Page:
‘Honey Boy’ reveals a terribly dysfunctional childhood
- Written by Diane Carson
Late in “Honey Boy,” Otis' therapist says, “Everyone has a grudge, but you have to lay the grudge down or it will kill you.” Twelve-year-old Otis and twenty-two-year-old Otis personify this truth, and it's understandable exactly why. As a boy actor, Otis provides the paycheck for his anger-fueled, abusively critical father James, an ex-con and ex-rodeo clown.
The story alternates between Otis' early and later years, with expressionistic lighting interpreting dysfunctional emotional states. More heartbreaking is the roller coaster of a young Otis' need, even pleas, for love, answered with cruel outbursts from his father with gentle comfort only from one of the resident “ladies” at the shabby motel where they live. Still acting for his livelihood as a young adult, Otis gets sent to legislated rehab after an accident early in the film.
As the boy Otis, Noah Jupe gives an extraordinarily mature performance, his eyes communicating wells of sadness and pain. Cinematographer Natasha Braier, in an American Cinematographer article, notes that she lit scenes to highlight actors' eyes, even in dark scenes, to drive home emotions. But the spotlight here rests on Shia LeBoeuf, the courageous writer for this autobiographical story of his difficult childhood. In fact, he began the script when he was in rehab. Add to that LeBoeuf playing his father's role. Reality and fiction converge in a decidedly unnerving way.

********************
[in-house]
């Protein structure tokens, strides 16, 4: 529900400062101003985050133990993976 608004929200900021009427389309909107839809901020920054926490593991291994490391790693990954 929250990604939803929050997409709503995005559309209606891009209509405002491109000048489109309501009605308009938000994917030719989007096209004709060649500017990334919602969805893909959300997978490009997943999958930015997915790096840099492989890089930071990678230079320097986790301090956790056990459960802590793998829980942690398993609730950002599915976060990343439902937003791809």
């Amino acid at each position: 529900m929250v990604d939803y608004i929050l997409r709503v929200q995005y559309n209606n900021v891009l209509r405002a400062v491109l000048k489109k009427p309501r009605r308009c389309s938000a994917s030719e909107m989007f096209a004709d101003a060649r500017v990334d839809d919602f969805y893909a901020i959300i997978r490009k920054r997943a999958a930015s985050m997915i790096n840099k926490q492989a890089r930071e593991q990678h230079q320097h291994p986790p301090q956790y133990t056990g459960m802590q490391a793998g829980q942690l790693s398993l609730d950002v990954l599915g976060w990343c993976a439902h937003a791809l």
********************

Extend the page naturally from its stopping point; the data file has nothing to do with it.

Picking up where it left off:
The superb Lucas Hedges plays Otis in his twenties, suffering from, family-induced PTSD, not yet capable of escaping the catastrophic fallout of his disastrous upbringing leaving him vulnerable and thrashing about emotionally. Laura San Giacomo as his therapist calmly pushes him to heal, showing the formidable hurdles.
In her feature narrative debut, director Alma H'arel doesn't flinch from a straightforward depiction of the cruelty inflicted. Certainly, in constructive or destructive ways, everyone strives to come to terms with their upbringing. “Honey Boy” may well help in the effort. As the counselor says, “A seed has to destroy itself to become a flower.” At several cinemas; check listings.